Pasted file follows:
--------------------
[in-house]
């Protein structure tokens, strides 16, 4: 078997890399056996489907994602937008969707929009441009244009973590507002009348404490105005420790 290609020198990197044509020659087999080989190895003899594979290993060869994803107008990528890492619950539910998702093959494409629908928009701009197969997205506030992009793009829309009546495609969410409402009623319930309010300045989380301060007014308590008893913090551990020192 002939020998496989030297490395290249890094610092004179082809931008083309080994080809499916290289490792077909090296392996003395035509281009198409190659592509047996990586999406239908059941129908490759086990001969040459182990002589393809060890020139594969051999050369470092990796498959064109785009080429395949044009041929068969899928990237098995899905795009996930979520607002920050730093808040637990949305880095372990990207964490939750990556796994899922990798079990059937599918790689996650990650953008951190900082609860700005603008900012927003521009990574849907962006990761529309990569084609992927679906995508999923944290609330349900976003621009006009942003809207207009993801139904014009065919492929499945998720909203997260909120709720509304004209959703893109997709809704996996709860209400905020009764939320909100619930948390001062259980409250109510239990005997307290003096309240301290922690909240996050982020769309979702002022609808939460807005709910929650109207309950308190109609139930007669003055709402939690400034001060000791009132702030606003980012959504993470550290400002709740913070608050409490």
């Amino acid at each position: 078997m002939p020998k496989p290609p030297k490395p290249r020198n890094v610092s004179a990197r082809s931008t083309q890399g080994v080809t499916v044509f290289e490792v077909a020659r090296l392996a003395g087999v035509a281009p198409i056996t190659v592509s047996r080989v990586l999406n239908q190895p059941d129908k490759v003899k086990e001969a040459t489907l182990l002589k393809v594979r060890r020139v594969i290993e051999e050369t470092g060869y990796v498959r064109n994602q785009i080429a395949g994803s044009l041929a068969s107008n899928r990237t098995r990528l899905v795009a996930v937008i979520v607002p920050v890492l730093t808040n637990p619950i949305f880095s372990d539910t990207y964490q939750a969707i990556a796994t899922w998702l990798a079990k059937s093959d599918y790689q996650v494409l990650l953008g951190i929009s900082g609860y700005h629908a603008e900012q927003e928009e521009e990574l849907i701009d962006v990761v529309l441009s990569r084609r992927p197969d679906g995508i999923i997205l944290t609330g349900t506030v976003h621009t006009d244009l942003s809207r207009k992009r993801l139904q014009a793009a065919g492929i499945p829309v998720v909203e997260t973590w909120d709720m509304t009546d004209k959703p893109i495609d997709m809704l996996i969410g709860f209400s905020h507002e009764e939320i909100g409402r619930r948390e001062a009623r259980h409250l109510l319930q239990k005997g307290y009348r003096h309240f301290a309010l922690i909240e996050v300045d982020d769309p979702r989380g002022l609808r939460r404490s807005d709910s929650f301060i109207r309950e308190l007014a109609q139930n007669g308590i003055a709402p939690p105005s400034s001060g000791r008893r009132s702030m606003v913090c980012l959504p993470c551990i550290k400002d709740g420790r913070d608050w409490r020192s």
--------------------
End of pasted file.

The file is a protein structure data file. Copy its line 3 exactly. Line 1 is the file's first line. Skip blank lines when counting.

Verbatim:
């Amino acid at each position: 078997m002939p020998k496989p290609p030297k490395p290249r020198n890094v610092s004179a990197r082809s931008t083309q890399g080994v080809t499916v044509f290289e490792v077909a020659r090296l392996a003395g087999v035509a281009p198409i056996t190659v592509s047996r080989v990586l999406n239908q190895p059941d129908k490759v003899k086990e001969a040459t489907l182990l002589k393809v594979r060890r020139v594969i290993e051999e050369t470092g060869y990796v498959r064109n994602q785009i080429a395949g994803s044009l041929a068969s107008n899928r990237t098995r990528l899905v795009a996930v937008i979520v607002p920050v890492l730093t808040n637990p619950i949305f880095s372990d539910t990207y964490q939750a969707i990556a796994t899922w998702l990798a079990k059937s093959d599918y790689q996650v494409l990650l953008g951190i929009s900082g609860y700005h629908a603008e900012q927003e928009e521009e990574l849907i701009d962006v990761v529309l441009s990569r084609r992927p197969d679906g995508i999923i997205l944290t609330g349900t506030v976003h621009t006009d244009l942003s809207r207009k992009r993801l139904q014009a793009a065919g492929i499945p829309v998720v909203e997260t973590w909120d709720m509304t009546d004209k959703p893109i495609d997709m809704l996996i969410g709860f209400s905020h507002e009764e939320i909100g409402r619930r948390e001062a009623r259980h409250l109510l319930q239990k005997g307290y009348r003096h309240f301290a309010l922690i909240e996050v300045d982020d769309p979702r989380g002022l609808r939460r404490s807005d709910s929650f301060i109207r309950e308190l007014a109609q139930n007669g308590i003055a709402p939690p105005s400034s001060g000791r008893r009132s702030m606003v913090c980012l959504p993470c551990i550290k400002d709740g420790r913070d608050w409490r020192s």